FIG. 1 is a conceptual diagram illustrating a dispersion compensator, according to one embodiment of the invention;

FIG. 2 is a graphical diagram illustrating a group delay response of a GT etalon having an FSR of about 50 GHz, according to one embodiment of the invention;

FIG. 3 is a graphical diagram illustrating the aggregate group delay response of the dispersion compensator of FIG. 1, according to one embodiment of the invention;

FIG. 4 is a graphical diagram illustrating the aggregate group delay response of the dispersion compensator of FIG. 1 across three channels, according to one embodiment of the invention; and

FIG. 5 is a graphical diagram illustrating the aggregate group delay response of the dispersion compensator of FIG. 1 across three channels after tuning, according to one embodiment of the invention.

DETAILED DESCRIPTION

FIG. 1 is a conceptual diagram illustrating a dispersion compensator 100, according to one embodiment of the invention. The dispersion compensator 100 is realized by sequentially cascading a plurality of GT etalons and, as shown, includes GT etalons 101, 102, 103, 104, 105, 106, 107, 108, 109, 110, 111 and 112. In alternative embodiments, the dispersion compensator 100 may include more or less than 12 GT etalons. Each GT etalon has an associated group delay response. As is well-known, the aggregate group delay response of the dispersion compensator 100 is the summation of the individual group delay responses of the GT etalons 101, 102, 103, 104, 105, 106, 107, 108, 109, 110, 111 and 112.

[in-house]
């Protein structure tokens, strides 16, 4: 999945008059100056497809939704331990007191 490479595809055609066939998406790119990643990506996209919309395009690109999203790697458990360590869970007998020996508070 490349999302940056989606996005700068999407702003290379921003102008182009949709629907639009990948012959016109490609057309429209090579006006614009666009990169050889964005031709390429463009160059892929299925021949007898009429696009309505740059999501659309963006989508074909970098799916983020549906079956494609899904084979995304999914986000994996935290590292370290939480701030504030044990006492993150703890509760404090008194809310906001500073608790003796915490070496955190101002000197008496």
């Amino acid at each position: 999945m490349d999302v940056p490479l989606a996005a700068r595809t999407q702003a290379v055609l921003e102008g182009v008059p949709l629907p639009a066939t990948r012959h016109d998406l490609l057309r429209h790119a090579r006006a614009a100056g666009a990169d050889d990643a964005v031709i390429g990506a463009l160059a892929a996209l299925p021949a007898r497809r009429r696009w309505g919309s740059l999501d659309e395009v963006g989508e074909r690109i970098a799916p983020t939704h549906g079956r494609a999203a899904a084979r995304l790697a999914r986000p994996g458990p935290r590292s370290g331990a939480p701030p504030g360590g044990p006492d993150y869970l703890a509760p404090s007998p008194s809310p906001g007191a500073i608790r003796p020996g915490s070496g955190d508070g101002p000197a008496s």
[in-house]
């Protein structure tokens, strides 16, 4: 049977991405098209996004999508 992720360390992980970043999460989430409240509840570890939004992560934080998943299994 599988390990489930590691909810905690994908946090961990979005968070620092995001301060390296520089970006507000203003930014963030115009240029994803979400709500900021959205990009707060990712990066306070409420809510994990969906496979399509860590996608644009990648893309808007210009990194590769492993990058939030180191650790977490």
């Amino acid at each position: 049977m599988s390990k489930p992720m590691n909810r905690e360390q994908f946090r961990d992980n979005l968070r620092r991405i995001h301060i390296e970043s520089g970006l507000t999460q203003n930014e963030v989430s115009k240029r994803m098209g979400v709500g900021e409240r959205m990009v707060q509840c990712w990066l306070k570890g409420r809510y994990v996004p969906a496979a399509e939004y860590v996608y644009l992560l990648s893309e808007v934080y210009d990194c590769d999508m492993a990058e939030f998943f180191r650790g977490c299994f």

As will be described in further detail below in FIGS. 2 and 3, the passband of the dispersion compensator 100 can be increased without increasing insertion losses by including one or more GT etalons in the dispersion compensator 100 that contribute more than one group delay peak within the channel for which dispersion compensation is being provided.

FIG. 2 is a graphical diagram illustrating a group delay response 202 of a GT etalon having an FSR of about 50 GHz, according to one embodiment of the invention. As shown, a channel 200 in the C-band is approximately 0.8 nm wide. Importantly, the group delay response 202 of the GT etalon is twice periodic in a channel of this size and therefore contributes two group delay peaks within the channel 200. As described in further detail below in FIG. 3, dispersion compensator 100 may be configured to include at least one GT etalon with a group delay response that is twice periodic within the channel 200 and, thus, contributes two group delay peaks to the aggregate group delay response of the dispersion compensator 100. Among other things, such a configuration increases the passband of the dispersion compensator 100, without increasing insertion losses.